Snark: to annoy or irritate

"Snark" has been in English language dictionaries since at least 1906, and Lewis Carroll used the word to describe a mythological animal in his poem, The Hunting of the Snark (1874). Most recently, the word has come to characterize snappish, sarcastic, or mean-spirited comments or actions directed at those who annoy or irritate us.

At first, this blog was just going be a place to gripe, but because it's more satisfying to take action than it is to merely complain, now most of the posts/reposts suggest ways to get involved in solving problems.

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Wednesday, March 2, 2011

Support for Walmart Gender-Discrimination Plaintiffs

March 2, 2011
AAUW Signs Amicus Brief in Support of the Plaintiffs in
Gender Discrimination Suit against Wal-Mart Stores, Inc.
WASHINGTON — The American Association of University Women (AAUW) has signed an amicus “friend of the court” brief in support of the plaintiffs in Dukes v. Wal-Mart Stores, Inc. On March 29, 2011, the U.S. Supreme Court will hear oral argument to determine whether the case can move forward as a class action. AAUW — one of 34 groups to sign the brief — will also provide financial support through its Legal Advocacy Fund to defray the expenses of six of the lead plaintiffs.
The full brief is available on the AAUW website.
Lead plaintiff Betty Dukes, a Wal-Mart employee, has alleged gender discrimination in pay and promotion policies and practices in Wal-Mart retail stores. If she and the other plaintiffs prevail at the Supreme Court, their case will become the largest class-action civil rights suit in the nation’s history, comprising approximately 1.6 million female Wal-Mart and Sam’s Club employees.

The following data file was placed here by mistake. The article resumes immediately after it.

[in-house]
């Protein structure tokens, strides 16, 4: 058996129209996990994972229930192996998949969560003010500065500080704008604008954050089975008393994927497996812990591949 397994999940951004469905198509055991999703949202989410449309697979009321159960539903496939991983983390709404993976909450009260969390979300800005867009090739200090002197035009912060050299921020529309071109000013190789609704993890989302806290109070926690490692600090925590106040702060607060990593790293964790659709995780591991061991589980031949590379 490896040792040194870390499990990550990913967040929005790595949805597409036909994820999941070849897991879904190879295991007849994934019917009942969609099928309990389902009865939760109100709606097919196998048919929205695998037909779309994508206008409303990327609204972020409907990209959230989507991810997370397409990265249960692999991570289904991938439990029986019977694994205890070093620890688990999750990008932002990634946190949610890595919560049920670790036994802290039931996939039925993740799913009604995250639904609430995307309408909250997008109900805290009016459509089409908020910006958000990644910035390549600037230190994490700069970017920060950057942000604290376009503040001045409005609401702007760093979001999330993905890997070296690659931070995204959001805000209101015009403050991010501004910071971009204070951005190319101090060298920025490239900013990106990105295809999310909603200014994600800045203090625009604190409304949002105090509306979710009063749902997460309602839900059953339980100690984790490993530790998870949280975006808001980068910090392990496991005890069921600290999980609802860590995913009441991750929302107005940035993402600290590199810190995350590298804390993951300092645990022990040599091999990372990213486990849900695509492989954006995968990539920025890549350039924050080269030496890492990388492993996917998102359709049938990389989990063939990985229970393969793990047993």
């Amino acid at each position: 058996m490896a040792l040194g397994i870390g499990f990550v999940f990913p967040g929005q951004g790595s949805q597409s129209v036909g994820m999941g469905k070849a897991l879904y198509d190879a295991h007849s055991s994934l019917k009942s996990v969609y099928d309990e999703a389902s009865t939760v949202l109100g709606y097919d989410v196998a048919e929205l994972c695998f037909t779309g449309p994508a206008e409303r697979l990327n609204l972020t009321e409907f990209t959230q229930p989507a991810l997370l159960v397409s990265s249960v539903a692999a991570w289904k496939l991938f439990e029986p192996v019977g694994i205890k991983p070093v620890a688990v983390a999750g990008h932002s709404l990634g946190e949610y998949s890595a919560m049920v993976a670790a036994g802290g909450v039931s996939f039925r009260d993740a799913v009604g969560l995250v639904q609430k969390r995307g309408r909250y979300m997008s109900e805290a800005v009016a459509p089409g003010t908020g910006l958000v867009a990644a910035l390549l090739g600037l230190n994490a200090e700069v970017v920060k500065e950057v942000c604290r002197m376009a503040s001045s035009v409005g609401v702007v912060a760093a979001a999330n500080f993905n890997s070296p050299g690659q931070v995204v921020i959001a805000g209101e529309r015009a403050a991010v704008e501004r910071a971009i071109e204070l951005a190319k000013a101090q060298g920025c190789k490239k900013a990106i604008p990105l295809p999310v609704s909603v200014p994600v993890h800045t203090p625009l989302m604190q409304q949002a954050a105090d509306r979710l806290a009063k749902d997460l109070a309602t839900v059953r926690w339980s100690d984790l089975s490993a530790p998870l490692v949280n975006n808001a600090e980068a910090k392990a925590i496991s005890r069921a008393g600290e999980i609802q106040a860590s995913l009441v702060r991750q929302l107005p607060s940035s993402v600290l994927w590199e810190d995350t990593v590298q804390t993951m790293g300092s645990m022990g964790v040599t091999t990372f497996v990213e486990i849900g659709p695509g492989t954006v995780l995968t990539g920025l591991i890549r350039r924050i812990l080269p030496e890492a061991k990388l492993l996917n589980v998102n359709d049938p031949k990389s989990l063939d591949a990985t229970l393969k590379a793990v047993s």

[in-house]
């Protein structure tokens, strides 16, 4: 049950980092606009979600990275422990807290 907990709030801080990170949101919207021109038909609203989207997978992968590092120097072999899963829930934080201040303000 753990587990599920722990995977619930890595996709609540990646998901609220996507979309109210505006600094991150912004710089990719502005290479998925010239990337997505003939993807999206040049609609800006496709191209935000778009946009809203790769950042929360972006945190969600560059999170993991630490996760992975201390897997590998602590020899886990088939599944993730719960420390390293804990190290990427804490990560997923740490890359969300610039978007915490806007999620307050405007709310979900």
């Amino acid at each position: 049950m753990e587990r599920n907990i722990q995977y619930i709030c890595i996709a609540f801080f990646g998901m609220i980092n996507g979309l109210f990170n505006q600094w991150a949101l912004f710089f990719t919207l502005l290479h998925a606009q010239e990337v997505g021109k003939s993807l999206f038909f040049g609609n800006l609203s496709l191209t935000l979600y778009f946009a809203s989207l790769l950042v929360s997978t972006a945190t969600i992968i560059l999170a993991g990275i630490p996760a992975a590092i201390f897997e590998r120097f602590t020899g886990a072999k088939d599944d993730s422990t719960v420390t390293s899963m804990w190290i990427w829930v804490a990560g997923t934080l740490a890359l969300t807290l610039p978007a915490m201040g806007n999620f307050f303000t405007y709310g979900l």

“AAUW believes that all these women deserve their day in court and that the Supreme Court should allow the case to proceed as a class actionIt is the vehicle through which 1.6 million women can pursue justice,” said AAUW Executive Director Linda D. Hallman, CAE. “By herself, Betty Dukes is fighting a Goliath, but by banding together with other women and having AAUW stand behind her, she has a strong, powerful voice in the struggle for equity and fairness.”
In 2001, Dukes and other lead plaintiffs filed a motion for class certification with the U.S. District Court for the Northern District of California in order to pursue the case as a class action. Wal-Mart appealed to the U.S. Court of Appeals for the 9th Circuit, then to a three-judge panel of the same court, and then to the full court en banc, all affirming the district court’s decision. Now, the U.S. Supreme Court has agreed to hear the case. A decision in favor of Dukes and the other lead plaintiffs would open the door for these women to pursue their discrimination case.
AAUW is a leader in the fight for pay equity. The alleged gender discrimination in pay in this case contributed to AAUW’s decision to support the lead plaintiffs. The AAUW Legal Advocacy Fund offersfinancial and organizational support for workplace-based cases that have the potential to provide significant protection for all women. Since 1981, LAF has disbursed nearly $2 million to more than 100 plaintiffs to help offset their legal fees in sex discrimination cases and has been instrumental to the success of many cases.
The American Association of University Women (AAUW) advances equity for women and girls through advocacy, education, philanthropy, and research. Since 1881, AAUW has been one of the nation’s leading voices promoting education and equity for women and girls. AAUW has a nationwide network of more than 100,000 members and donors, 1,000 branches, and 500 college/university institutional partners. Since AAUW’s founding 130 years ago, members have examined and taken positions on the fundamental issues of the day — educational, social, economic, and political. AAUW’s commitment to educational equity is reflected in its public policy advocacy, community programs, leadership development, conventions and conferences, national partnerships, and international connections.

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